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Here’s what’s telling about the state’s new congressional district map that’s now in the hands of the Colorado Supreme Court for final approval.

In an independent commission compromised of four Democrats, four Republicans, and four unaffiliated members, it passed overwhelmingly by 11-1.

In addition to achieving a supermajority vote across the board, Democrat commissioners voted 3-1 in favor of the map.

That’s remarkable considering speculation before the final vote the commission could end up deadlocking short of the required 8 votes, which would have resulted in the commission’s third staff map being sent to the state Supreme Court.

Overall, the commission’s final map appears to have a done a good job of balancing the various, and sometimes competing, constitutional mandates approved by voters in 2018.

In fact, media reports for the most part are playing up the angle that Colorado’s new 8th Congressional district could be one of the most competitive in the nation.

Also of note is some leveling of the playing field in the 7th Congressional District.

While Rep. Ed Perlmutter won his last election by 21 points, Democrats see their advantage in the district narrow significantly, to just a seven-point tilt.

Republican State House Rep. Colin Larson from Littleton has been mentioned as a potential contender against Perlmutter, but now he’s just barely been drawn outside of the new 7th.

Larson could still run against Perlmutter anyway. Members of Congress aren’t required to live in the districts they represent, and moving a few miles hardly stopped U.S. Rep. Jason Crow from taking on former Congressman Mike Coffman and winning that seat.

Then there’s the 3rd Congressional District, where state Rep. Kerry Donovan (D-Edwards Vail Doesn’t Matter Anymore) woke up today to find herself completely booted into the 2nd Congressional District.

The vast majority of Eagle County falls in the new 2nd district, and that’s going to be a problem for Donovan’s ongoing campaign challenging U.S. Rep. Lauren Boebert.

A big loser from these deliberations: State Sen. Kerry Donovan, whose ranch in Edwards and home base of Vail are now drawn into the deep-blue CO-02, as she’s mounting a campaing for CO-03. https://t.co/WC8WfO7esB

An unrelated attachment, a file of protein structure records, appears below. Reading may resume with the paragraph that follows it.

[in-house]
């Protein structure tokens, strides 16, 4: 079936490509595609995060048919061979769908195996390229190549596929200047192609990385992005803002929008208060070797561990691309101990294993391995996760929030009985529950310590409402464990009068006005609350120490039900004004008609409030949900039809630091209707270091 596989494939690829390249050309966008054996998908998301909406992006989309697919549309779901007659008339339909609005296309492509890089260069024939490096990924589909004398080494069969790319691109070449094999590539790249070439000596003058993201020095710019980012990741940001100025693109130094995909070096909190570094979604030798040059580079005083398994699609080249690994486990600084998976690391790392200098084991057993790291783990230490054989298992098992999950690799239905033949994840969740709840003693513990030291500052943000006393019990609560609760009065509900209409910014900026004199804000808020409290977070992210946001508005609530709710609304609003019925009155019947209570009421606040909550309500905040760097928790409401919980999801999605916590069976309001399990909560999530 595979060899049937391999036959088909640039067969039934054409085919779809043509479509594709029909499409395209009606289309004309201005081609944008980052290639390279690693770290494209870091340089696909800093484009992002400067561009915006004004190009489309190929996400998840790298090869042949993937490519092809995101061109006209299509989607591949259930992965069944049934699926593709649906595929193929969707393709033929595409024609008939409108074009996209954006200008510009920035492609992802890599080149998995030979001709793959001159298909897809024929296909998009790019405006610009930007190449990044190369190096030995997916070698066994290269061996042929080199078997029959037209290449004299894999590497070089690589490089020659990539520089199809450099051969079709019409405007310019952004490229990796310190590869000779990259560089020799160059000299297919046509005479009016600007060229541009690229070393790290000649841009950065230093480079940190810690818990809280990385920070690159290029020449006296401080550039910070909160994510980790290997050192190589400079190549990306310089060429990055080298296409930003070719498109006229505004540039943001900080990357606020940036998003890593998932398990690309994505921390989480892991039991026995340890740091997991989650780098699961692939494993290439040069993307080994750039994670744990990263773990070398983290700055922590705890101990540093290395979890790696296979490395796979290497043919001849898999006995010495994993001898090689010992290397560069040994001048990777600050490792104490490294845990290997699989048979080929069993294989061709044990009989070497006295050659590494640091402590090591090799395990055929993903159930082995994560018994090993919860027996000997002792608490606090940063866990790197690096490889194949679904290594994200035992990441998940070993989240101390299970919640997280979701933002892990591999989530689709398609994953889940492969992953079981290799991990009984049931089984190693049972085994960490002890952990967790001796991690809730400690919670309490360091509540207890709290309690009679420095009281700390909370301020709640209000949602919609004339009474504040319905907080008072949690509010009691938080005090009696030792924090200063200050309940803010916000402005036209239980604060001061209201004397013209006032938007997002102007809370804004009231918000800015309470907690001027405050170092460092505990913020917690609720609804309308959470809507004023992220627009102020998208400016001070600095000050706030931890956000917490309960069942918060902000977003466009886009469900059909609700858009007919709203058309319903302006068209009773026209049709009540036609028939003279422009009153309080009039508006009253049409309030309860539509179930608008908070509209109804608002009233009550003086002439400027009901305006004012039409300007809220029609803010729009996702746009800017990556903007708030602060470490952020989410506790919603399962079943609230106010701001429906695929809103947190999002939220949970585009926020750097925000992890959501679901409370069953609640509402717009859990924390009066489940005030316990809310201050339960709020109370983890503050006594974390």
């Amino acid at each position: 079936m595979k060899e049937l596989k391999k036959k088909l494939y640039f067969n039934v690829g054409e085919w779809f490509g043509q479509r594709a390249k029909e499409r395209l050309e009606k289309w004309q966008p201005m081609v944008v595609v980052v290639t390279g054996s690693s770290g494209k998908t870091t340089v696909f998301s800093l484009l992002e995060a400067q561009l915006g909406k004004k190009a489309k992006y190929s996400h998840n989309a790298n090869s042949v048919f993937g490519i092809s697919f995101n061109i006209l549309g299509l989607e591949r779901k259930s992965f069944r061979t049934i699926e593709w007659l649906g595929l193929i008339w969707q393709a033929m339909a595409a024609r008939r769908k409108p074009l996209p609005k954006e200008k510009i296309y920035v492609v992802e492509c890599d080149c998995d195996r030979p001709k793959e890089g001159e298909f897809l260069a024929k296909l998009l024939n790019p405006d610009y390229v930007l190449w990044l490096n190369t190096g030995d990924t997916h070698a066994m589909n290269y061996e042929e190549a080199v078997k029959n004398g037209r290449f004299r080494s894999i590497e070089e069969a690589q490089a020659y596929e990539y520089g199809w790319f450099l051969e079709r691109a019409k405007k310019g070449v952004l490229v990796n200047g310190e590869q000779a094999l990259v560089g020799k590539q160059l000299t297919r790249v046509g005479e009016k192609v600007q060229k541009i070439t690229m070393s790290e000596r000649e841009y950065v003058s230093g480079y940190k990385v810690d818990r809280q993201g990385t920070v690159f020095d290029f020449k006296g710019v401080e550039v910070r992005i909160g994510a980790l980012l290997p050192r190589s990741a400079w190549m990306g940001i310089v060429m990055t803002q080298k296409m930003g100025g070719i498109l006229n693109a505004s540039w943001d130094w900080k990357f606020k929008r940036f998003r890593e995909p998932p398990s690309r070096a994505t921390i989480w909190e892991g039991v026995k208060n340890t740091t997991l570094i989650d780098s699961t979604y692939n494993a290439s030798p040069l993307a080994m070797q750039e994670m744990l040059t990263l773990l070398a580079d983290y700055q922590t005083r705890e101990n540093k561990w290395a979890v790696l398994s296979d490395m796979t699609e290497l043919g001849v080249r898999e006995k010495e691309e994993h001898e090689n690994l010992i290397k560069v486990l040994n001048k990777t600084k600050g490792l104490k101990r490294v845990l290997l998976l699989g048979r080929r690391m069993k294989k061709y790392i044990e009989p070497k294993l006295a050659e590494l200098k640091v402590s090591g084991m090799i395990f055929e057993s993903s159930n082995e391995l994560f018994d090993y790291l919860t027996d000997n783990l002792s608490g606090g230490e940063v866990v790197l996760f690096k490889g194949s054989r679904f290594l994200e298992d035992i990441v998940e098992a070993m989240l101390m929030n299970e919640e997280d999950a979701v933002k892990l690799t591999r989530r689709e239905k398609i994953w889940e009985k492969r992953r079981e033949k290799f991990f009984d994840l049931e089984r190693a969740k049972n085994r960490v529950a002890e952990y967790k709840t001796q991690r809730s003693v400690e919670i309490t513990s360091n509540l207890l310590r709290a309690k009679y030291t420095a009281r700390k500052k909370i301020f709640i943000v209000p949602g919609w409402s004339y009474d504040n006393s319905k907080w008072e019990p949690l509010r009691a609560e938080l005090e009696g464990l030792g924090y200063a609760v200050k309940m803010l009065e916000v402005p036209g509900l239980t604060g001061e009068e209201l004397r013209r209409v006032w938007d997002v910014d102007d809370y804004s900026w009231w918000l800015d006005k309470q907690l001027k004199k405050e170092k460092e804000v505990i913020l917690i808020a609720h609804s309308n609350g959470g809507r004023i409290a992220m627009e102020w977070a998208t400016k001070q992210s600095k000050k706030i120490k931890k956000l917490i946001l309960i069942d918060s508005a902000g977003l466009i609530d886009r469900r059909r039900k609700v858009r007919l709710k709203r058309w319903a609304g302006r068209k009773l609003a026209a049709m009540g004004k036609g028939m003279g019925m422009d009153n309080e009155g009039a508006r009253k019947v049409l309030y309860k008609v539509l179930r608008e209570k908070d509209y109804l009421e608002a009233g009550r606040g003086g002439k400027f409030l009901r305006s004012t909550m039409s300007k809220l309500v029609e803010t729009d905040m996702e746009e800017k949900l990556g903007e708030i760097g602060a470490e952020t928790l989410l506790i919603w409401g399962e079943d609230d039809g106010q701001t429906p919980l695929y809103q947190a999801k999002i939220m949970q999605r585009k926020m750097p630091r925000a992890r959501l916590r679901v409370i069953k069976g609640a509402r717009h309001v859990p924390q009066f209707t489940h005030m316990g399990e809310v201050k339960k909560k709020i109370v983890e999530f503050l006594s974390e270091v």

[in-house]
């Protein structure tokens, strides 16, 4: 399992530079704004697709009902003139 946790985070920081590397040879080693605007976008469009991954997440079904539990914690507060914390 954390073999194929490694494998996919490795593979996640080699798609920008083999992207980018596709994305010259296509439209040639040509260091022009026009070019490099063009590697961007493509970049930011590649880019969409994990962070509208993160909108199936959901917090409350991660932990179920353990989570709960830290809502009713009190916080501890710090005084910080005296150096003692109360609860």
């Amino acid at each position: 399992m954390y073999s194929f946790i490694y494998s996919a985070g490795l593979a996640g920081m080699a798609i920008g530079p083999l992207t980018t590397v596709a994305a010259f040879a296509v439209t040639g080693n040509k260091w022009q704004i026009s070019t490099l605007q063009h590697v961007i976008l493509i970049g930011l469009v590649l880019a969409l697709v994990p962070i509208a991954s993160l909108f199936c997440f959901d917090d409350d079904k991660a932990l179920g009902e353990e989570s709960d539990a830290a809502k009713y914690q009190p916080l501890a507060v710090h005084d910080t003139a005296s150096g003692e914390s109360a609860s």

— Thorongil, el vaquero (@Thorongil16) September 29, 2021

Here’s a link to the interactive map.

Here’s the split:

The new 8th Congressional District will link suburban sprawl with conservative Weld County while boasting a strong Hispanic base.

State Rep. Yadira Caraveo wasn’t affected and is still in the running for the new 8th Congressional District seat on the Democrat side.

Please see below for my campaign’s statement about last night’s redistricting map. #CO08 #copolitics pic.twitter.com/vYxrXaGn3v

— Dr. Yadira Caraveo (@YadiraCaraveo) September 29, 2021

On paper, Democrats might have a slight advantage, but Republicans are expected to pull out all the stops to try and win this district.

The final Colorado congressional redistricting map is drawn. The new CD 8 takes a swath out of Weld County, inclusive of #Greeley. Leans a bit D, but competitive. The #Independent dominates. Hoping for a strong #WeldCounty rep. #copolitics https://t.co/KWsr4gcSBH

— Scott K. James (@scottkjames) September 29, 2021

Possible Republican contenders for the new 8th District include state Sens. Barbara Kirkmeyer and Kevin Priola.

Kirkmeyer hails from Weld County, while Priola represents Adams County in the General Assembly.

The Supreme Court is expected to approve the proposal.

Map passed 4 minutes before midnight, when theoretically the staff version of this plan would have automatically been finalized as the map submitted to state supreme court.

(Evidently staff thought they could go past midnight but hey. Also, Supremes will likely sign off on map.)

— Nick Riccardi (@NickRiccardi) September 29, 2021

This content was originally published here.